Three state pot shops in Washington stopped selling a marijuana-fortified drink after bottles exploded on the shelves. "It sounded like a shotgun going off," Zach Henfin, manager of Top Shelf Cannabis in Bellingham, said. He removed remaining bottles to a steel box the size of a small dumpster outside the store, where they continued to explode randomly for the next 10 days. Manufacturer Mirth Provisions blamed the explosions on a batch of sparkling pomegranate soda with "a higher yeast concentration" and promised the stores refunds. "Sometimes when you're creating new products in a new marketplace," Mirth founder Adam Stites said, "there's a little bit of a learning curve." (United Press International)

Colorado pot shops have begun selling marijuana aimed at beginners. It's available in edibles, following reports of first-time users becoming ill after eating medical-grade pot without knowing how much of the psychoactive drug THC to consume. New low-dose products include a marijuana-infused soda 15 times weaker than other brands and "Rookie Cookie," which contains 10 milligrams of THC, a mild dose for adults. "For a long time, the medical market was a race to the strongest edible," Holden Sproul, who works for the maker of Rookie Cookie, said. "Now it's a new market, and people want something that won't get them so inebriated they're not functional." (International Business Times)

Marijuana growers in California and Oregon threaten coho salmon already facing extinction, according to a California Department of Fish and Wildlife study. It estimated pot growers siphon off millions of gallons of water from streams where young salmon struggle to survive. Other threats by legally and illegally grown pot include clear-cutting forests to create pot plantations, building roads that send sediment into salmon streams, and spreading fertilizer and pesticides that poison the water. "Logging is regulated. Vineyards are regulated. It is time this industry was willing to be regulated," said environmental scientist Scott Bauer, the study's lead author. (Associated Press)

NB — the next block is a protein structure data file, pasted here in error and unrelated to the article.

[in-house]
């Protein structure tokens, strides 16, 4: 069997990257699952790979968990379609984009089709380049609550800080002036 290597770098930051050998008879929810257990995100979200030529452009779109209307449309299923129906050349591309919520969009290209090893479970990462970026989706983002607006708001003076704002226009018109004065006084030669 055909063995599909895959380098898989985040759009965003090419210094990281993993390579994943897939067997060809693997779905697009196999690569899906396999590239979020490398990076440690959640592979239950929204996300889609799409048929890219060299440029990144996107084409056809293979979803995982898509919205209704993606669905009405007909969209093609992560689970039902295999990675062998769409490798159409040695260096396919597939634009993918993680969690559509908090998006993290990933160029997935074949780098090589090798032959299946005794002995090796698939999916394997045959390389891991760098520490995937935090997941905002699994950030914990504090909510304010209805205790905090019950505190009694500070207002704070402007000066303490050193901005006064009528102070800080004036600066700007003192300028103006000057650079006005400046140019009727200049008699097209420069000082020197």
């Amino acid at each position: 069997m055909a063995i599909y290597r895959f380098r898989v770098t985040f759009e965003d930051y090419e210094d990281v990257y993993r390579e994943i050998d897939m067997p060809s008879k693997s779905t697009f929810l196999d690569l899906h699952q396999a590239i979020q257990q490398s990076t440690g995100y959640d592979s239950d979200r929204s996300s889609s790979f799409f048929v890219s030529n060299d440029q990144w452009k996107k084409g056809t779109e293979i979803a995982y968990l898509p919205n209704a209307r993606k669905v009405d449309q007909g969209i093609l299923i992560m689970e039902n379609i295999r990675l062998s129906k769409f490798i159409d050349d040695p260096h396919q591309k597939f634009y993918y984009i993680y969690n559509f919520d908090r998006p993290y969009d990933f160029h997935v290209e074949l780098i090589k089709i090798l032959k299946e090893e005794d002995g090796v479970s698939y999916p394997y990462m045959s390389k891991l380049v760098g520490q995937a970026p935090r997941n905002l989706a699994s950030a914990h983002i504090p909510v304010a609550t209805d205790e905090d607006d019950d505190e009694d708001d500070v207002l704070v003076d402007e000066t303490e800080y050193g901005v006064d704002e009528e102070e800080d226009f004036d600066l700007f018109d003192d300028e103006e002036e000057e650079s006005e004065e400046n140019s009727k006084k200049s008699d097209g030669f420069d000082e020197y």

The Pacific fisher is increasingly falling victim to rat poison used by illegal marijuana growers in the Pacific Northwest, according to the U.S. Fish and Wildlife Service. As a result, the agency wants the cat-sized mammal related to the weasel officially declared an endangered species. (The Washington Times)

Scofflaw follies

While writing a speeding ticket for Julius Lupowitz in West Melbourne, Fla., police Officer Ted Salem heard a radio call about an attempted murder nearby. Salem was abandoning the traffic stop to respond to the priority call but caught the 911 operator announcing that the emergency caller was Julius Lupowitz. "When she broadcast that information, our officer was standing at the door of Mr. Lupowitz's vehicle and realized it was the same person making the 911 calls," police official Richard Cordeau said. Lupowitz apparently made two anonymous emergency calls, hoping the officer would respond rather than write the speeding ticket, but the operator traced the caller's phone number. Lupowitz now risks a third-degree felony charge that could net five years in jail — and he still received the $209 speeding ticket. (Orlando's WFTV-TV)

Never mind

A resident of Holywood in Northern Ireland complained to police about a banner with yellow stars and blue background, which the caller believed to be an Arab flag. Officers responded, but "no offense was detected," an official said, explaining that the banner was a European Union flag flown in golfer Rory McIlroy's hometown to mark Europe's Ryder Cup victory. (Britain's The Guardian)